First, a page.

Quake-hit nuclear plant shut down indefinitely

It may be on a major fault line, say experts

3 min read

19 July 2007—Three days after a deadly earthquake damaged the world’s most powerful nuclear complex, the woes for operator Tokyo Electric Power Co. (TEPCO) continue to multiply after experts determined that the Kashiwazaki Kariwa facility—about 200 kilometers north of Tokyo—may be located on a previously undetected extension of a major fault line. After reviewing the extent of the damage to the plant—some 50 separate incidents—the mayor of Kashiwazaki City, near where the plant is located in Niigata Prefecture, on the coast of the Sea of Japan, ordered a complete shutdown of the entire facility until its safety can be assured.

TEPCO officials estimate it could take until the end of August to repair the damage and carry out safety checks. But then the power company will have to convince authorities that the facility is safe to operate—no easy task when experts from the Japan Meteorological Agency are now saying the plant may be in an active part of the region’s earthquake zone.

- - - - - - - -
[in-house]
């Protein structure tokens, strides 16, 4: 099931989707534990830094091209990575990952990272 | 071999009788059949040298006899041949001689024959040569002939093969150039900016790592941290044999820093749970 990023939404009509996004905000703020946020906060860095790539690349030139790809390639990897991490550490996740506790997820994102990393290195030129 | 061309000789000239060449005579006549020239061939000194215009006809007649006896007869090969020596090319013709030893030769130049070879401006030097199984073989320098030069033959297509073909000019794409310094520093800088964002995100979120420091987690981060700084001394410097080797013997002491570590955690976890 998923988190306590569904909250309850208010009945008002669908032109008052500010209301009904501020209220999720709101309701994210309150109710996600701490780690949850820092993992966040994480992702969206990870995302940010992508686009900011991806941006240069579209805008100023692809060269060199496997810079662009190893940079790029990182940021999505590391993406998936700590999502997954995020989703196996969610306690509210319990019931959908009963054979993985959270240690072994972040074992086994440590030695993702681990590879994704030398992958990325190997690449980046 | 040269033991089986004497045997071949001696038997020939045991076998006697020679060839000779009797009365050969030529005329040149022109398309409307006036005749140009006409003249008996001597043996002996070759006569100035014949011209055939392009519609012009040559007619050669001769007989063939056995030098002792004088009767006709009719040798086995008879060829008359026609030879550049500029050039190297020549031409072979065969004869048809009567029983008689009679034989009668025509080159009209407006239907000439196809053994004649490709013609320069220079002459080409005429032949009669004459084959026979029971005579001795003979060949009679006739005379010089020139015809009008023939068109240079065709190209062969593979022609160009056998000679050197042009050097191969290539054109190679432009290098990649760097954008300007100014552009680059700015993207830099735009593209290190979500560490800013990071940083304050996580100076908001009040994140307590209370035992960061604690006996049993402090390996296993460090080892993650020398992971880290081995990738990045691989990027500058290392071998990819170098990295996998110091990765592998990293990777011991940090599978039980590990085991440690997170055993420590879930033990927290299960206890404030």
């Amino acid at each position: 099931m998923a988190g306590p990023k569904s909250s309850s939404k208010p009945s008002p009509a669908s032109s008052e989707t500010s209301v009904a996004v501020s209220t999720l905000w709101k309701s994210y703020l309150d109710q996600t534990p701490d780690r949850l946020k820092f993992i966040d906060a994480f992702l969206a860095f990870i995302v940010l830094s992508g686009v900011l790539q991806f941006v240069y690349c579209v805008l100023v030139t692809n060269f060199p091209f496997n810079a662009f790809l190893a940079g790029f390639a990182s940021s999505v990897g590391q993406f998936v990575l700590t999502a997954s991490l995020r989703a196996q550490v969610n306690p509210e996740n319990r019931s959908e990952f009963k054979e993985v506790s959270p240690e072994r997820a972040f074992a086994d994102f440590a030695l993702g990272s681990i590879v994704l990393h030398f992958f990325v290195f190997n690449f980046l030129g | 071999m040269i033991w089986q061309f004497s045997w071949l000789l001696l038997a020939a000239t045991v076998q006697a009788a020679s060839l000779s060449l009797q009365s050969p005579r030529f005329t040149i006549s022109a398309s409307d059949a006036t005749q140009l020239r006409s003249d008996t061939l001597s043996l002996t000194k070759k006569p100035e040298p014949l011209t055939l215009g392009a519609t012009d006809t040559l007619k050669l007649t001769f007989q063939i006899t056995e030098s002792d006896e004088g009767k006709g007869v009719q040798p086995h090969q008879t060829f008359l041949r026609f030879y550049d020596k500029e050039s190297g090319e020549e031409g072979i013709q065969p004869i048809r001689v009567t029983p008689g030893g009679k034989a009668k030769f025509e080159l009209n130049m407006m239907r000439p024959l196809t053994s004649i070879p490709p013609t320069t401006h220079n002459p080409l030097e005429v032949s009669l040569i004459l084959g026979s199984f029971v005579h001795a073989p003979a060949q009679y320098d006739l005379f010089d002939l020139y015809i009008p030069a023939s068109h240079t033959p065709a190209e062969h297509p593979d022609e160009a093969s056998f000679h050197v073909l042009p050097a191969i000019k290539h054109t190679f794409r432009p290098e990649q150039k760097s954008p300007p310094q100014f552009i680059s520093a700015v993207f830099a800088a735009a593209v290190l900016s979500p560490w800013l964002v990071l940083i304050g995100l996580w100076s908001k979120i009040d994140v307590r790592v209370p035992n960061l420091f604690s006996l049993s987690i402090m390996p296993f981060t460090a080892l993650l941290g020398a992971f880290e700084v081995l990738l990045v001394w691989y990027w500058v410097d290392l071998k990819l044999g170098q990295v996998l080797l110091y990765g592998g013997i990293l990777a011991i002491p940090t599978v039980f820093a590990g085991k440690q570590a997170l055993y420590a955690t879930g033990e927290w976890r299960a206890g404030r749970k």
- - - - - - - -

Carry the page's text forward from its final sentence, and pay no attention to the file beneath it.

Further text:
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This photograph shows a car with the words “We Drive Solar” on the door, connected to a charging station. A windmill can be seen in the background.

The Dutch city of Utrecht is embracing vehicle-to-grid technology, an example of which is shown here—an EV connected to a bidirectional charger. The historic Rijn en Zon windmill provides a fitting background for this scene.

We Drive Solar

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